When a motorist drives on a road in Pennsylvania, he or she is “deemed to have given consent” to chemical testing to determine whether he or she is driving under the influence of alcohol or a controlled substance (“DUI”), provided that a police officer first develops “reasonable grounds” to suspect such an impairment. Nonetheless, this “implied consent” statute also grants DUI arrestees the right to refuse chemical testing. While Illinois has its own laws, these principles are also relevant to Illinois DUI defendants.
In a recent case, the Pennsylvania Supreme Court granted an appeal to consider the lawfulness of a warrantless blood draw conducted upon a motorist who, having been arrested for DUI, had then been rendered unconscious by medical personnel before a police officer provided O’Connell warnings and before the officer requested the motorist’s submission to a chemical test. The Philadelphia Municipal Court, the Court of Common Pleas, and the Superior Court all held that a blood draw conducted under these circumstances is impermissible and that the results of the derivative blood test are accordingly inadmissible at trial. Since the seizure of blood violated Pennsylvania’s implied consent statute, 75 Pa.C.S. § 1547, and since no other circumstances justified the failure to obtain a search warrant, the state high court affirmed.
On December 29, 2012, at approximately 3:30 p.m., a Philadelphia Police Officer was on routine patrol when he received a radio call indicating that there was a person screaming in the vicinity of 100 West Penn Street. The radio call warned him to be on the lookout for a maroon SUV. When he arrived on West Penn Street, he observed a vehicle matching that description with its engine running and its brake lights repeatedly flickering on and off. A man later identified as the defendant was sitting in the driver’s seat. The officer activated his siren and emergency lights and pulled up behind the maroon SUV. The defendant exited the vehicle and began to stagger toward the officer, even though he had not been ordered to step out of the vehicle. He tried to speak, but his speech was so slurred that the officer could not understand what he was saying. He detected the smell of alcohol emanating from the defendant, and he observed a bottle of brandy on the front seat of the SUV. The bottle was in plain view, since the defendant had left the driver’s door open when he exited the vehicle. Based upon his observations and experience, the officer believed that the defendant was intoxicated to the point that he required medical attention. He placed him under arrest for DUI and called for a wagon, which transported the defendant to Einstein Medical Center.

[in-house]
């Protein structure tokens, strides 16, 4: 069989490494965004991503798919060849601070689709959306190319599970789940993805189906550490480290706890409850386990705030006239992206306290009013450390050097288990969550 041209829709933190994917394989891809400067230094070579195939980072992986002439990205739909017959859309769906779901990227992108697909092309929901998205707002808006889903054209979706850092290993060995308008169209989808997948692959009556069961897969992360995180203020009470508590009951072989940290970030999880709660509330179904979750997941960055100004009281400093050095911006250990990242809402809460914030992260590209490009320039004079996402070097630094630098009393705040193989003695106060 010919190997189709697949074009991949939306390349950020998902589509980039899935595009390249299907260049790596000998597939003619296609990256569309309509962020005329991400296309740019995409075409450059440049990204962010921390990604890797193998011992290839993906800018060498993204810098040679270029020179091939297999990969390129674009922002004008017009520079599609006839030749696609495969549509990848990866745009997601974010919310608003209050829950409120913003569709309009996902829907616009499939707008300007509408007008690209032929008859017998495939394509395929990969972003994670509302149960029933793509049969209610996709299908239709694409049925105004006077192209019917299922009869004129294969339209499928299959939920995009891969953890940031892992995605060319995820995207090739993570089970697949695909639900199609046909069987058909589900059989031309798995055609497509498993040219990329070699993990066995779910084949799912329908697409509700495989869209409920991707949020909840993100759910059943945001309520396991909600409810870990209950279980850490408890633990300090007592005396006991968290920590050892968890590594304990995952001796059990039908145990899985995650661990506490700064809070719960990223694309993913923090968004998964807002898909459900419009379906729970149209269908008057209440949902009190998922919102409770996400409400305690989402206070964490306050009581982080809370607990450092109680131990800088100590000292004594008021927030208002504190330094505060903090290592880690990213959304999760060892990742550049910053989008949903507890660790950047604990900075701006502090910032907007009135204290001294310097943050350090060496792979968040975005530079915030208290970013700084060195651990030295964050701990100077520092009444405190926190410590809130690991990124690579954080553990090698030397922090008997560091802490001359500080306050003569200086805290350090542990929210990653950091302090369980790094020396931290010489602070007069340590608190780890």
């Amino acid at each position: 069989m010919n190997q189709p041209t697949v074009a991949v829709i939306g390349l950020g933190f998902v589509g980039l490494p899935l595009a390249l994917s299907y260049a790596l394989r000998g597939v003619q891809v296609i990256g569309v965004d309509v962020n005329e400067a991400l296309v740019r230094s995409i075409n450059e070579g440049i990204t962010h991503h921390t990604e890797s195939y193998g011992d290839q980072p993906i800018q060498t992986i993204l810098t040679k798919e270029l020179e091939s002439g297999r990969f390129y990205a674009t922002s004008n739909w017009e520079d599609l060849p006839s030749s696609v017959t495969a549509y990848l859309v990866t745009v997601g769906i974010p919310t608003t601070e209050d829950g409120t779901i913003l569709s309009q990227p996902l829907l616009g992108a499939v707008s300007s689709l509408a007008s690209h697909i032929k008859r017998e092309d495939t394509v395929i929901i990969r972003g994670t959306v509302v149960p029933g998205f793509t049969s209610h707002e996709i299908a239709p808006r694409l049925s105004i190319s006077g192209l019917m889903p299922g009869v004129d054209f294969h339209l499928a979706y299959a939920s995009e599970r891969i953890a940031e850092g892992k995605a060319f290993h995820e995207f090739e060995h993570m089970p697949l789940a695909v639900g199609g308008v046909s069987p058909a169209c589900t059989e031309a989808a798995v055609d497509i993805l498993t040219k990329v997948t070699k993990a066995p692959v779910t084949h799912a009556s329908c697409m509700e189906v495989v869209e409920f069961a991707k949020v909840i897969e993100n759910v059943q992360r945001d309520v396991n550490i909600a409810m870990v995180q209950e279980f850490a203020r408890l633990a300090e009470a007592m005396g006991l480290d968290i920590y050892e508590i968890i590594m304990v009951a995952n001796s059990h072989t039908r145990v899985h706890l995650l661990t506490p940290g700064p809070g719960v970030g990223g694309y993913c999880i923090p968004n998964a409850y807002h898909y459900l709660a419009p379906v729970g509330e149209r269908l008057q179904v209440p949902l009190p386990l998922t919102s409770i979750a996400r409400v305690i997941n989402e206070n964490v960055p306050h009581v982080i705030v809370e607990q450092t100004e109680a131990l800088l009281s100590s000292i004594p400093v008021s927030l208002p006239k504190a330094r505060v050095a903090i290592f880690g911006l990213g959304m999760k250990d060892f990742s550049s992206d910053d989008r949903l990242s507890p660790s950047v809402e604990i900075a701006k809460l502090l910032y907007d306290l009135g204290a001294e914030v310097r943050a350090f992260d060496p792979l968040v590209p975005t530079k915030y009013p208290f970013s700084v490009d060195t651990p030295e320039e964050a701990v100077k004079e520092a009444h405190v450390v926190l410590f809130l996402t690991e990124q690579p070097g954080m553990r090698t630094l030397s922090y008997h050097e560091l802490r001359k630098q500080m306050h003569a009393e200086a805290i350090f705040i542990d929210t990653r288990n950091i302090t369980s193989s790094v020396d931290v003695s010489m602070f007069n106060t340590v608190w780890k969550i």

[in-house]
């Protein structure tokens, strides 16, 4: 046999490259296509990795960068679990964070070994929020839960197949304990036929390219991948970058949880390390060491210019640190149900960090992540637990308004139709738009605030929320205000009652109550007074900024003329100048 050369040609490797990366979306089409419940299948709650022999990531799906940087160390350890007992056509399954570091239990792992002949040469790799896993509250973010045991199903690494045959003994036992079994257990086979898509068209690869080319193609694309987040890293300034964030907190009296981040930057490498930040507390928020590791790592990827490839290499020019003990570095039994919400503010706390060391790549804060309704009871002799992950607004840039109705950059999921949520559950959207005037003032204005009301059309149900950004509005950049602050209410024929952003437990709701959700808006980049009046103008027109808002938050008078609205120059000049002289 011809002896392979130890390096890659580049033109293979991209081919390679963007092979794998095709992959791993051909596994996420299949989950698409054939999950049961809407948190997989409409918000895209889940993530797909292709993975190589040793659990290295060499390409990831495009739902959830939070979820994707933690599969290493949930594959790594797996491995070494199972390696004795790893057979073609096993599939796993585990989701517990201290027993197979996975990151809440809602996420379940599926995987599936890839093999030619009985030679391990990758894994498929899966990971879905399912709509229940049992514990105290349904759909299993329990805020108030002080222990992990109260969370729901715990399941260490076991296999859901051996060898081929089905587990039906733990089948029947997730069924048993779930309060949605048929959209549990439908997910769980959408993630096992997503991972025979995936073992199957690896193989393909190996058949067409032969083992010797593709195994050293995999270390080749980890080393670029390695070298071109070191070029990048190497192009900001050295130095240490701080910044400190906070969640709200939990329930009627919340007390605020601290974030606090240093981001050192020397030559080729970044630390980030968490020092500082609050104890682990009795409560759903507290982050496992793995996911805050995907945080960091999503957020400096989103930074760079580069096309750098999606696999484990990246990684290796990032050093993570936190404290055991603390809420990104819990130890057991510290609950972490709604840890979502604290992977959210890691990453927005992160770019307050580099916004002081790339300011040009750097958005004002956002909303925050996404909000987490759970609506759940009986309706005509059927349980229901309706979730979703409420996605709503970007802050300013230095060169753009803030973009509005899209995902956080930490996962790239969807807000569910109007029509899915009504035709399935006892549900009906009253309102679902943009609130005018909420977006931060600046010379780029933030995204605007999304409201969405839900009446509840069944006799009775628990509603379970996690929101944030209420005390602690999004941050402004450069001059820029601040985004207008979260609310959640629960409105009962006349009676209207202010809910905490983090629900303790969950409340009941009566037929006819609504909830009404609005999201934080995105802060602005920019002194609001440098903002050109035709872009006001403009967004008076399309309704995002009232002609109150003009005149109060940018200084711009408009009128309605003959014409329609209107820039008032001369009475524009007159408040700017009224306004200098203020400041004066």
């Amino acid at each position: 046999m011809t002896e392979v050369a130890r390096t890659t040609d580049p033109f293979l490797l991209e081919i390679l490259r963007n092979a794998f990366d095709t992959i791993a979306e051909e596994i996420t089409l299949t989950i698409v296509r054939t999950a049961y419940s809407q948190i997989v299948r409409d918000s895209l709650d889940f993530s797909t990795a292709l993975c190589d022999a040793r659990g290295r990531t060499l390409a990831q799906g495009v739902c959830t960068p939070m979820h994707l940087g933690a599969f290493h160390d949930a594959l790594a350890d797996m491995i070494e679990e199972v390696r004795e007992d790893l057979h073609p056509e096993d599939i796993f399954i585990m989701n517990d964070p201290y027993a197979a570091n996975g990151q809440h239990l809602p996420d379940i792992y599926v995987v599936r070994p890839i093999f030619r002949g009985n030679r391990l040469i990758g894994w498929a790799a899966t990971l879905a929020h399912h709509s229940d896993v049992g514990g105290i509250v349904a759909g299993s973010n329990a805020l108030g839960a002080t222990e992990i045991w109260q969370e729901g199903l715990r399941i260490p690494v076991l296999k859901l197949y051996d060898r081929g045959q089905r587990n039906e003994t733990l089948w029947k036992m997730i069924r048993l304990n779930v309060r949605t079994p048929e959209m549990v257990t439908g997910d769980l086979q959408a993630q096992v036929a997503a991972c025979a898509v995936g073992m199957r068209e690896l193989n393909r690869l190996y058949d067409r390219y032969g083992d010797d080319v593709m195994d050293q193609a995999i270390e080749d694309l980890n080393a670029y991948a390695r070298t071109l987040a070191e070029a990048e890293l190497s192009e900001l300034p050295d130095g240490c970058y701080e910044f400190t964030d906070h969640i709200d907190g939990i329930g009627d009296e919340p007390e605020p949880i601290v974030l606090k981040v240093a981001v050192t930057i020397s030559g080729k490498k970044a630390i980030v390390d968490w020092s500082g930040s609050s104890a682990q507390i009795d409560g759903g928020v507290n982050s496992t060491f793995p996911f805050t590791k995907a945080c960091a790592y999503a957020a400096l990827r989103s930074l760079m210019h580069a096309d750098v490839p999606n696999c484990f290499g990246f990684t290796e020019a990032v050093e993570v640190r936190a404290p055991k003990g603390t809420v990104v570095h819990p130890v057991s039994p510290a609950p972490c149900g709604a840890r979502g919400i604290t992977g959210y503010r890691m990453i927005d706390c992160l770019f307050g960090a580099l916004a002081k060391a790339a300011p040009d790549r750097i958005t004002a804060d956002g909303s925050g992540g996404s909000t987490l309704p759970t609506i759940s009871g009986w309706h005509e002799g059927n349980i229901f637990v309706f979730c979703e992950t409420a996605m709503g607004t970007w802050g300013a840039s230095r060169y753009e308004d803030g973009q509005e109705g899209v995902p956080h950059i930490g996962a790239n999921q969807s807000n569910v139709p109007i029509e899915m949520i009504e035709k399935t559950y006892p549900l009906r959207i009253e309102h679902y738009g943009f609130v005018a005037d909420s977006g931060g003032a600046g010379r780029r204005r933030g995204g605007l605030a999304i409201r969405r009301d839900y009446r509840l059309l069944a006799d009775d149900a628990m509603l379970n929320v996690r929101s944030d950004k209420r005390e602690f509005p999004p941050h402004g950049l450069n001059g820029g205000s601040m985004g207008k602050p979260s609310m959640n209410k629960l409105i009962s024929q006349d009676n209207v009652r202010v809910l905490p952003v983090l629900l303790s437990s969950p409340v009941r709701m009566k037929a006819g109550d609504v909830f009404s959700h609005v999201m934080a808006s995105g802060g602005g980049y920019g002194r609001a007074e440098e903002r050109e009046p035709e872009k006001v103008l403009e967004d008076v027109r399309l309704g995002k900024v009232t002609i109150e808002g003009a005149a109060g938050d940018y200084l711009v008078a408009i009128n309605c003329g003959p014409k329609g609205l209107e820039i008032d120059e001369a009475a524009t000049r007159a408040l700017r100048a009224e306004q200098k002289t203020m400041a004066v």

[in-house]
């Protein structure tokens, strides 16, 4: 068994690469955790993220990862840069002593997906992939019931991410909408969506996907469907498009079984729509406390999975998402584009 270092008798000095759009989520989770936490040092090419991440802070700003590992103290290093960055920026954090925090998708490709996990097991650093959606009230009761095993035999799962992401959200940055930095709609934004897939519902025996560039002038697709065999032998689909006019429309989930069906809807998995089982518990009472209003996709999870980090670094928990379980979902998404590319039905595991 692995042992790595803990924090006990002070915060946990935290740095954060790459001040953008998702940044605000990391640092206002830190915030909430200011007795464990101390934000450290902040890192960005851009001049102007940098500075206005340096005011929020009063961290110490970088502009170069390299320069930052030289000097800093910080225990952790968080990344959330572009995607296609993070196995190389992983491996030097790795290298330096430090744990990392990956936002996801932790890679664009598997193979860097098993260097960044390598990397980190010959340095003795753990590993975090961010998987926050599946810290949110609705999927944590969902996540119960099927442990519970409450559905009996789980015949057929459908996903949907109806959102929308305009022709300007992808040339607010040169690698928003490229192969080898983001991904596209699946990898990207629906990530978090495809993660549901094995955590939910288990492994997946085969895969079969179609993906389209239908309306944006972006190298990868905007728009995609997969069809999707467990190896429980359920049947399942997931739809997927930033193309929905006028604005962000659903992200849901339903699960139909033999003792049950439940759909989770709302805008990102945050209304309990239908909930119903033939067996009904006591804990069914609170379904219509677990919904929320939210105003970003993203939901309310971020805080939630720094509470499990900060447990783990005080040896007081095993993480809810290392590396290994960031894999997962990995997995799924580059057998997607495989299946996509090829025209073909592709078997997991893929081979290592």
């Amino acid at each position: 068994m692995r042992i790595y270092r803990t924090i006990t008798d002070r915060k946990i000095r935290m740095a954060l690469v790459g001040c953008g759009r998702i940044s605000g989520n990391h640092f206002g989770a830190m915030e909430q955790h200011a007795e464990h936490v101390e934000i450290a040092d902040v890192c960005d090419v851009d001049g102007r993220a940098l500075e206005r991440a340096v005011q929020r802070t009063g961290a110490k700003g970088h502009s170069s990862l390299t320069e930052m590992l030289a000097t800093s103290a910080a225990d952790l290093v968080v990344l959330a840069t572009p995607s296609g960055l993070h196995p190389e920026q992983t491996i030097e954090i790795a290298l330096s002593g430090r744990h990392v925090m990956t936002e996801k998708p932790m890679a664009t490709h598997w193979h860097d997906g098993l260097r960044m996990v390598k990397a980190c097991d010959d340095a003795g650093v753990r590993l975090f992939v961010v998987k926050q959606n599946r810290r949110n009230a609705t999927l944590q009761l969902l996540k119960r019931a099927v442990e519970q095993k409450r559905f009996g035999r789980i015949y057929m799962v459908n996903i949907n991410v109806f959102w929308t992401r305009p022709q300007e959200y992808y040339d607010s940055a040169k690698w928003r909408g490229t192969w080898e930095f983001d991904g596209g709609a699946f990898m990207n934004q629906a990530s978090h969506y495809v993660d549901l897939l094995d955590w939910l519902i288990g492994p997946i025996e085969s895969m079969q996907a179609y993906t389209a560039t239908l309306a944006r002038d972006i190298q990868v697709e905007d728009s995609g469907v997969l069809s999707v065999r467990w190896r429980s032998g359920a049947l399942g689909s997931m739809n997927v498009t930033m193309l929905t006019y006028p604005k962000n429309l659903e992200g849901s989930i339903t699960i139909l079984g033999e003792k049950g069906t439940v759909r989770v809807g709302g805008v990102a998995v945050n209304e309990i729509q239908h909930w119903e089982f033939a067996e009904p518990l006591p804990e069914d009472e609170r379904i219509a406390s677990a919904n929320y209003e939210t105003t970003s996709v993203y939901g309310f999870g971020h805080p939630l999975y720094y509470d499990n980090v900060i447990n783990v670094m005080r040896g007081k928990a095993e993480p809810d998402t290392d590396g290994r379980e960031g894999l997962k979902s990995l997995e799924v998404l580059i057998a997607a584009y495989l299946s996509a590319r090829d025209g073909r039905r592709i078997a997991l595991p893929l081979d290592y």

At around 4:45 p.m. that same day, another officer arrived at Einstein Medical Center, having been informed that an individual at that hospital had been arrested for DUI. A few minutes before he arrived, however, the hospital staff administered four milligrams of Haldol to the defendant, rendering him unconscious. The officer attempted to communicate with the defendant by speaking his name and tapping him on the shoulder, but he was unresponsive. Nevertheless, the officer read O’Connell warnings to the defendant. Still unconscious, he was unable to respond in any manner. The officer then instructed a nurse to draw blood. It was undisputed that neither officer attempted to secure a search warrant for this blood draw. It was also undisputed that, due to his unconscious state, the defendant could neither hear the officer nor sign the implied consent warnings.
The Commonwealth charged the defendant with DUI. He filed a pre-trial motion to suppress the evidence derived from the blood draw, which he alleged had been conducted in violation of his rights under the Fourth Amendment. He argued that the officer lacked probable cause to arrest him for DUI and that the blood draw was unlawful under the decision of the Supreme Court of the United States in Missouri v. McNeely because the police did not obtain a search warrant and because no exigent circumstances justified the warrantless search of his blood.